Our summer Farm School is sold out, but we are now accepting scholarship applications for students between 6-12 years of age.  Four scholarships available.  $100 value.

Simply mail us a letter (or drawing) by June 20th telling us why you want to attend Farm School.

Mail to:  395 Hickory Lane Scottsville, KY 42164


We are regularly being asked two questions.  How can folks help us with our farm to school, farm tours, summer feeding programs, vegetable tastings, and other outreach efforts within Bowling Green and Allen County?  AND, Is there an opportunity for families to send their kids to the farm for a day to get a taste of real food and hard work?  We have been sitting on those two questions for a while and think we have a pretty good solution.  Families who can afford to send their kids to a day of learning on the farm will be able to help us financially support the other on farm, in the classroom, tastings and educational programming we offer. It’s this sort of creative cooperative economics that communities thrive on and we are excited about moving our farm forward in this way.
So, without further ado…

2018 Farm School
Tuesday, July 31st


7:30 am Student Check-In
Morning Meeting & Yoga

*Lesson:  gratitude for today
Hearty Farm Breakfast Served
*Lesson:  daily meal planning
Feed Animals
*Lesson: raising hogs, cattle, chickens, and sheep
Fruit + Vegetable Harvest
*Lesson:  planting, care, and harvest
Picnic + Free Play
Lesson:  basic cooking skills, serving others, cleanup
Nature Trail Walk
Lesson:  wildflower identification, searching for historic treasures
Community Art Project
Lesson: a history lesson, creative play, storytelling
Farm Dinner
Lesson:  basic cooking skills, serving others, cleanup
Evening Meeting & Chores
Lesson:  working as a team
7:00 pm Student Pick-up

COST:  $100 per student*
Includes all meals, supplies, a basket of farm food from the farm store,
art activities and the Farm School Activity Workbook
Ages 6-9 SOLD OUT
Ages 10-12 SOLD OUT

Please email us if you have further questions or would like to register a student.  Available to the first 20 students who contact us and make payment.
$15 discount for siblings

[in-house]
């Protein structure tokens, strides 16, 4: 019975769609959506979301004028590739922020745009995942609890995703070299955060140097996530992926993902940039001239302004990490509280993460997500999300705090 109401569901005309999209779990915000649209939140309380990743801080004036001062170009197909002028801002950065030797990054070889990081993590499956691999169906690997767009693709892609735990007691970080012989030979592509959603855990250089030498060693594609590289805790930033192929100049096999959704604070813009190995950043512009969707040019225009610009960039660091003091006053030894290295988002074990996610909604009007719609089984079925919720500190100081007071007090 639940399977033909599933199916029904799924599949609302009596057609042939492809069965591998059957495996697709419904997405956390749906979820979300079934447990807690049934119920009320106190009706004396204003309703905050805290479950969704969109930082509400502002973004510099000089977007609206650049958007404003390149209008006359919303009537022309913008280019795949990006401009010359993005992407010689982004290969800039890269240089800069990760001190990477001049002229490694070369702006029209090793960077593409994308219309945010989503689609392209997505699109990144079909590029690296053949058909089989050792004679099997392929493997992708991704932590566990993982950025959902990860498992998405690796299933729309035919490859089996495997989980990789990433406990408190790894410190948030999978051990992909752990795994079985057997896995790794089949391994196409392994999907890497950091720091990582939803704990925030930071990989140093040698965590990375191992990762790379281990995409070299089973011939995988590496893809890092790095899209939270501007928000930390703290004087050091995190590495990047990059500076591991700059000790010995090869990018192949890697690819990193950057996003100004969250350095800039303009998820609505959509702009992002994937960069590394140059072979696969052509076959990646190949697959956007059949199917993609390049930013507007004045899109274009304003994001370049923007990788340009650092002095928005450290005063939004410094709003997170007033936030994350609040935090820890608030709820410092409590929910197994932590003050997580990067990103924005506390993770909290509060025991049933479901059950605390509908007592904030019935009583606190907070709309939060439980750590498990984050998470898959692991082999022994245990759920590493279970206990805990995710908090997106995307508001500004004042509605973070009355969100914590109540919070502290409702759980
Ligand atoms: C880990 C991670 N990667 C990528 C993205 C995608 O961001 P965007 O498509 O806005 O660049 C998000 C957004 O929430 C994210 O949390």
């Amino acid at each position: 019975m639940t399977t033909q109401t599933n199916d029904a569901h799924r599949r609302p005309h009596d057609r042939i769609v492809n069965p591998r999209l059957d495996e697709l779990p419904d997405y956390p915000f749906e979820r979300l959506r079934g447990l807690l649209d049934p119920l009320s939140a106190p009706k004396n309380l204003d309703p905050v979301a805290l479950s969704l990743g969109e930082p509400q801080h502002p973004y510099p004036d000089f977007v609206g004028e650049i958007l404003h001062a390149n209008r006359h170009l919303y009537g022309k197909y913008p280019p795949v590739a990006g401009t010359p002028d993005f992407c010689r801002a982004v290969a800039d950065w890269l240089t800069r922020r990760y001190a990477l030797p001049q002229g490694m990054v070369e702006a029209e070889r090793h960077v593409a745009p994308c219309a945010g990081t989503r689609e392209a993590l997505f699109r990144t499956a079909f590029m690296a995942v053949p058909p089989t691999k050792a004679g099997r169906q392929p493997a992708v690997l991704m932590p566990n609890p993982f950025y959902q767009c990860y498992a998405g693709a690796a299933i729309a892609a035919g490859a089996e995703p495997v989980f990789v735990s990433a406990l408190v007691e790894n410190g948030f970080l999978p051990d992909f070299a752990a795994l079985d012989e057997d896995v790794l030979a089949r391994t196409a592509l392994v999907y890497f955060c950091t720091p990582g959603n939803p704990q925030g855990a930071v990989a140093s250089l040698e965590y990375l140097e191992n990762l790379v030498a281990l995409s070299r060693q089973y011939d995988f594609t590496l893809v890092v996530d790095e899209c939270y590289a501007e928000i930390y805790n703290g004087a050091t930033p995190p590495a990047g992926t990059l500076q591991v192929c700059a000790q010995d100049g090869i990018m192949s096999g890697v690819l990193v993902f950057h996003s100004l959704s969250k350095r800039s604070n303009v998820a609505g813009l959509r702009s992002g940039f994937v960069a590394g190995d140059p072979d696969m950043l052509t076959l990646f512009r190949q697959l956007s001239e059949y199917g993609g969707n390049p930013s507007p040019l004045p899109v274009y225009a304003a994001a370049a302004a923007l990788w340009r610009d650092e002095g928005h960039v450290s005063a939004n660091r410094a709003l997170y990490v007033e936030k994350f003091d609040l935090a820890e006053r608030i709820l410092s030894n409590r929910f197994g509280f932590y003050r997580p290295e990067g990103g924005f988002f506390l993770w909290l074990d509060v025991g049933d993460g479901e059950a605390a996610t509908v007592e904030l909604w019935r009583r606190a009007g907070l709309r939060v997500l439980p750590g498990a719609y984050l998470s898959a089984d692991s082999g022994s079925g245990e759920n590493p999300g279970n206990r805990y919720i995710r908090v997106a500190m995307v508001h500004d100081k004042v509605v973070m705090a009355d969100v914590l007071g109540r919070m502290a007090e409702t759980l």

*all proceeds benefit community outreach efforts of Need More Acres Farm
serving low-income students and seniors in South Central Kentucky.

Year Round Farming in Kentucky

We had the opportunity to present as a family at the Kentucky Fruit & Vegetable conference this week.  We always enjoy meeting other farmers from across the state and hearing your stories.  We learn so much from you.  We also appreciate the opportunity to share stories from our farm.  Our session titled, Year Round Farming, included information about production, holistic farm planning, and marketing.  We’d like to share the handouts and presentation here for those who would benefit from it.  If you have any questions please let us know!  You can EMAIL us or send a text to 270-799-5563.

Download:  Holistic Farm Planning-2

Dowloand:  Holistic Farm Planning Example 

Dowloand:  NMA Infographic

Download:  Marketing Your Farm Business

Download:  Year Round Farming (Kentucky Fruit & Vegetable Conference)

Meal Planning for the Year of Healing

January 1 marks a year of healing for our family. While we aren’t exactly sure what that means throughout the year and for each family member we are doing lots of meal planning and goal setting to prepare. Our inspiration comes from the GAPS protocol, Gut Thrive, Whole 30, Paleo, Wellness Mama, old-time wisdom and almost a decade of personal experience. Mostly, we are inspired by food that can be grown right here in Kentucky. Want a glimpse of what that looks like?

Here’s our starting point. This is where healing begins for us. Dark circles under eyes, bloating, mental fog, cravings, anxiety, irritability, fatigue all disappear when we eat well and often. The NMA Farm Food Planner was designed to walk folks through the seasons with a focus on what’s grown close to home and accountability with what’s being eaten at every meal. Follow along, share, and sign up for {Notes from the Farm} for more details.

January Meal Goals:
Lemon water every morning
Broth at every meal
Herbal tea with honey (between meals)
2-3 servings Green juice or Cooked Vegetables daily
3 servings beef, pork, chicken, fish or eggs
1-2 servings root vegetables, winter squash, berries, green apples, citrus daily
Healthy fats at each meal

Daily Meal Example:
Before Breakfast-lemon water
Breakfast-Broth, Bacon, Citrus
Herbal tea with honey, water